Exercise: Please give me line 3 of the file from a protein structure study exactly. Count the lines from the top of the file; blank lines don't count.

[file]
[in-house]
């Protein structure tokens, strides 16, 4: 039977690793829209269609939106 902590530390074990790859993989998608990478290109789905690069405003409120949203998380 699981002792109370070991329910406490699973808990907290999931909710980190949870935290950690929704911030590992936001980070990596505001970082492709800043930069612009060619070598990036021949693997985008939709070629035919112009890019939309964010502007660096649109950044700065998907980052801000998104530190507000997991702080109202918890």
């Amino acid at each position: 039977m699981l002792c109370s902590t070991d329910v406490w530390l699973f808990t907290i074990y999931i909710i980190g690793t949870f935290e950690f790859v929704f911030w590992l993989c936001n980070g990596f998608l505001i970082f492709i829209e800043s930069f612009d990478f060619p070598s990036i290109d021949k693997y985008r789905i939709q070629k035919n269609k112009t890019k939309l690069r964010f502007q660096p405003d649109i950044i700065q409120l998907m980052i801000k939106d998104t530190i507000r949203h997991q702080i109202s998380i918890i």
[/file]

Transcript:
């Amino acid at each position: 039977m699981l002792c109370s902590t070991d329910v406490w530390l699973f808990t907290i074990y999931i909710i980190g690793t949870f935290e950690f790859v929704f911030w590992l993989c936001n980070g990596f998608l505001i970082f492709i829209e800043s930069f612009d990478f060619p070598s990036i290109d021949k693997y985008r789905i939709q070629k035919n269609k112009t890019k939309l690069r964010f502007q660096p405003d649109i950044i700065q409120l998907m980052i801000k939106d998104t530190i507000r949203h997991q702080i109202s998380i918890i």